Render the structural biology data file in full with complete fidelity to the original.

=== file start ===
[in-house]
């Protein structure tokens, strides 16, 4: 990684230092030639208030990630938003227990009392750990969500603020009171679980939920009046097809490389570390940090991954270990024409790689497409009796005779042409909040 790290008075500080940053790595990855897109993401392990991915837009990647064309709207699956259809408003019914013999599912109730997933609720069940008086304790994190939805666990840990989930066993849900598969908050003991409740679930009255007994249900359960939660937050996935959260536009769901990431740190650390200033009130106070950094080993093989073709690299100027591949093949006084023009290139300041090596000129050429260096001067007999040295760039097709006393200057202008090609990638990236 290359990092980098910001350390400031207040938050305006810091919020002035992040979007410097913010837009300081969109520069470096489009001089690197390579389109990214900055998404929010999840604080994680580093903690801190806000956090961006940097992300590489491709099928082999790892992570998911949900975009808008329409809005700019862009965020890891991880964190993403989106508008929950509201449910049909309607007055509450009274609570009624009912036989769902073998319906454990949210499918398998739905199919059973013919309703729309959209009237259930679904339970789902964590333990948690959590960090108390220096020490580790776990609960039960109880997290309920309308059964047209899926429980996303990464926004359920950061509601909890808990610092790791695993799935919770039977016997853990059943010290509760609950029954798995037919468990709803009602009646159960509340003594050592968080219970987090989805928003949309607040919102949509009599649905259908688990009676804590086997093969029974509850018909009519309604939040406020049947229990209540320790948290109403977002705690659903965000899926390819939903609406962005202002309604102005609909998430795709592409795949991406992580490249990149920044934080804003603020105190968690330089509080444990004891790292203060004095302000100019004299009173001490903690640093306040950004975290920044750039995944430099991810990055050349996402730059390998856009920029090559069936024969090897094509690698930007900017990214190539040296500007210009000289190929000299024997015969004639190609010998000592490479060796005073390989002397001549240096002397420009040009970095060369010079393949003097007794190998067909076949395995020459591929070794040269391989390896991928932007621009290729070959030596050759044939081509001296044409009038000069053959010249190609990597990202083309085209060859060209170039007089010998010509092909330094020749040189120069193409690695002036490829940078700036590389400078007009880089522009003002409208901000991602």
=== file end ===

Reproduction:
[in-house]
């Protein structure tokens, strides 16, 4: 990684230092030639208030990630938003227990009392750990969500603020009171679980939920009046097809490389570390940090991954270990024409790689497409009796005779042409909040 790290008075500080940053790595990855897109993401392990991915837009990647064309709207699956259809408003019914013999599912109730997933609720069940008086304790994190939805666990840990989930066993849900598969908050003991409740679930009255007994249900359960939660937050996935959260536009769901990431740190650390200033009130106070950094080993093989073709690299100027591949093949006084023009290139300041090596000129050429260096001067007999040295760039097709006393200057202008090609990638990236 290359990092980098910001350390400031207040938050305006810091919020002035992040979007410097913010837009300081969109520069470096489009001089690197390579389109990214900055998404929010999840604080994680580093903690801190806000956090961006940097992300590489491709099928082999790892992570998911949900975009808008329409809005700019862009965020890891991880964190993403989106508008929950509201449910049909309607007055509450009274609570009624009912036989769902073998319906454990949210499918398998739905199919059973013919309703729309959209009237259930679904339970789902964590333990948690959590960090108390220096020490580790776990609960039960109880997290309920309308059964047209899926429980996303990464926004359920950061509601909890808990610092790791695993799935919770039977016997853990059943010290509760609950029954798995037919468990709803009602009646159960509340003594050592968080219970987090989805928003949309607040919102949509009599649905259908688990009676804590086997093969029974509850018909009519309604939040406020049947229990209540320790948290109403977002705690659903965000899926390819939903609406962005202002309604102005609909998430795709592409795949991406992580490249990149920044934080804003603020105190968690330089509080444990004891790292203060004095302000100019004299009173001490903690640093306040950004975290920044750039995944430099991810990055050349996402730059390998856009920029090559069936024969090897094509690698930007900017990214190539040296500007210009000289190929000299024997015969004639190609010998000592490479060796005073390989002397001549240096002397420009040009970095060369010079393949003097007794190998067909076949395995020459591929070794040269391989390896991928932007621009290729070959030596050759044939081509001296044409009038000069053959010249190609990597990202083309085209060859060209170039007089010998010509092909330094020749040189120069193409690695002036490829940078700036590389400078007009880089522009003002409208901000991602």